• In particular, the article makes it very clear that this concept applies to an ecclesiology which reflects multiple organizations regarding themselves as "the true church"; it's reasonably clear to me that biblical ecclesiology, such as it was, envisaged no such thing. – Matt Gutting Sep 2 '15 at 0:13
  • @MattGutting I figured that most beliefs in the Church have a biblical basis. – user900 Sep 2 '15 at 0:13
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To say that an ecclesial body is in partial, or imperfect, communion with the Catholic Church is not to say that the members of these bodies are only partially "members of the body of Christ":

[People] who believe in Christ and have been truly baptized are in communion with the Catholic Church even though this communion is imperfect. The differences that exist in varying degrees between them and the Catholic Church—whether in doctrine and sometimes in discipline, or concerning the structure of the Church—do indeed create many obstacles, sometimes serious ones, to full ecclesiastical communion. The ecumenical movement is striving to overcome these obstacles. But even in spite of them it remains true that all who have been justified by faith in Baptism are members of Christ's body, and have a right to be called Christian, and so are correctly accepted as brothers by the children of the Catholic Church.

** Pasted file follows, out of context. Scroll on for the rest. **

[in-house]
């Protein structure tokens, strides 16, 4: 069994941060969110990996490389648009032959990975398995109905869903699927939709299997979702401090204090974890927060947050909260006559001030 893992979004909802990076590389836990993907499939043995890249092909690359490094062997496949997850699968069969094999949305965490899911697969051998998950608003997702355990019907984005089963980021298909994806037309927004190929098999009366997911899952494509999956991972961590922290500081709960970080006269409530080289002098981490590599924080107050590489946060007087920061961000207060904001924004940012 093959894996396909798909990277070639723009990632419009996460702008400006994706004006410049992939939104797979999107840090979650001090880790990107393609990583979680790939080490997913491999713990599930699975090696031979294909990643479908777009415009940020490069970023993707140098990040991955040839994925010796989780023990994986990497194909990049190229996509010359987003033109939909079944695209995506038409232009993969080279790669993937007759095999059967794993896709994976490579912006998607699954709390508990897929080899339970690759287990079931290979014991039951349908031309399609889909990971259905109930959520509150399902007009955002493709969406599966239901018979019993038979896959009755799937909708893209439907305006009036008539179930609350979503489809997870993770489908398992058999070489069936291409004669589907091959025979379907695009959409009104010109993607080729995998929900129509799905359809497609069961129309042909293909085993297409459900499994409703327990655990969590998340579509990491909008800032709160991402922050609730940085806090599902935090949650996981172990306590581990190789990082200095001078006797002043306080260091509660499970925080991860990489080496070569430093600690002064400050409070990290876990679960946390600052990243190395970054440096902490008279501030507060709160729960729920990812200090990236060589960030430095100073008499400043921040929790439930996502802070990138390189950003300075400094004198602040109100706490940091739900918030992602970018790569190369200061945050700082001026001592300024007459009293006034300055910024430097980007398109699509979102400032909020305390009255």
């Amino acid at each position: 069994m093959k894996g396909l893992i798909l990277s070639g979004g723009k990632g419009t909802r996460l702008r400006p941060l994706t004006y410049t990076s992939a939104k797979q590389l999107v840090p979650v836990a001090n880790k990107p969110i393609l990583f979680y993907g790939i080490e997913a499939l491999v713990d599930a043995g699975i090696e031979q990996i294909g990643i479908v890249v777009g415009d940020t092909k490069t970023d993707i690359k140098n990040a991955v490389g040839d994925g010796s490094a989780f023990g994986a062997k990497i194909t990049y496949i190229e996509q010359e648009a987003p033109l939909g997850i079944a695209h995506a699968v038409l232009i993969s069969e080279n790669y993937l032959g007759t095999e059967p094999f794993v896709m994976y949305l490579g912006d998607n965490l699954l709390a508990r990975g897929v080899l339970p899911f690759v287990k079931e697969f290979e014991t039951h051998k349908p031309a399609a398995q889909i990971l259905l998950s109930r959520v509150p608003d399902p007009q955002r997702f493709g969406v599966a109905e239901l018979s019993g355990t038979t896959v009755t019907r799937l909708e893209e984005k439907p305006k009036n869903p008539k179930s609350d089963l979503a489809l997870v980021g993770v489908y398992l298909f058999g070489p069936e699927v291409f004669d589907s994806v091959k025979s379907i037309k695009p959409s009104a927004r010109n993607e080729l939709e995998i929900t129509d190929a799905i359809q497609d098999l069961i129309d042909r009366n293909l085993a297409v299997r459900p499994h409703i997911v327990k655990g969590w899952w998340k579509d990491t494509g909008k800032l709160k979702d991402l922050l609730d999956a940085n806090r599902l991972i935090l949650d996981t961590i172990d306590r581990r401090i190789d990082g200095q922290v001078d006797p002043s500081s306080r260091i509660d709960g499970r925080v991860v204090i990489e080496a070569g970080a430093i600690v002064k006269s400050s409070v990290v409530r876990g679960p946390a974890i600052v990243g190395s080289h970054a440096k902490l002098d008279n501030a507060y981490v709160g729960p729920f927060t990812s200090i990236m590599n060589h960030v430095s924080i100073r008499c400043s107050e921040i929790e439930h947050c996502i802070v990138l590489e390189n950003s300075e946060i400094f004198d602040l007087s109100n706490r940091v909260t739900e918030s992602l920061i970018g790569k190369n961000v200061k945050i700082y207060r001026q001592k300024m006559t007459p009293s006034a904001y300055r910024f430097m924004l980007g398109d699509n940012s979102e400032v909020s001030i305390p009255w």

(Unitatis Redintegratio, Chapter 1, Section 3; emphasis added)

Referral to "partial/imperfect communion" is thus referring not to "communion with Christ" but rather to "communion with the structure of the Catholic Church". What is it then that these people are missing?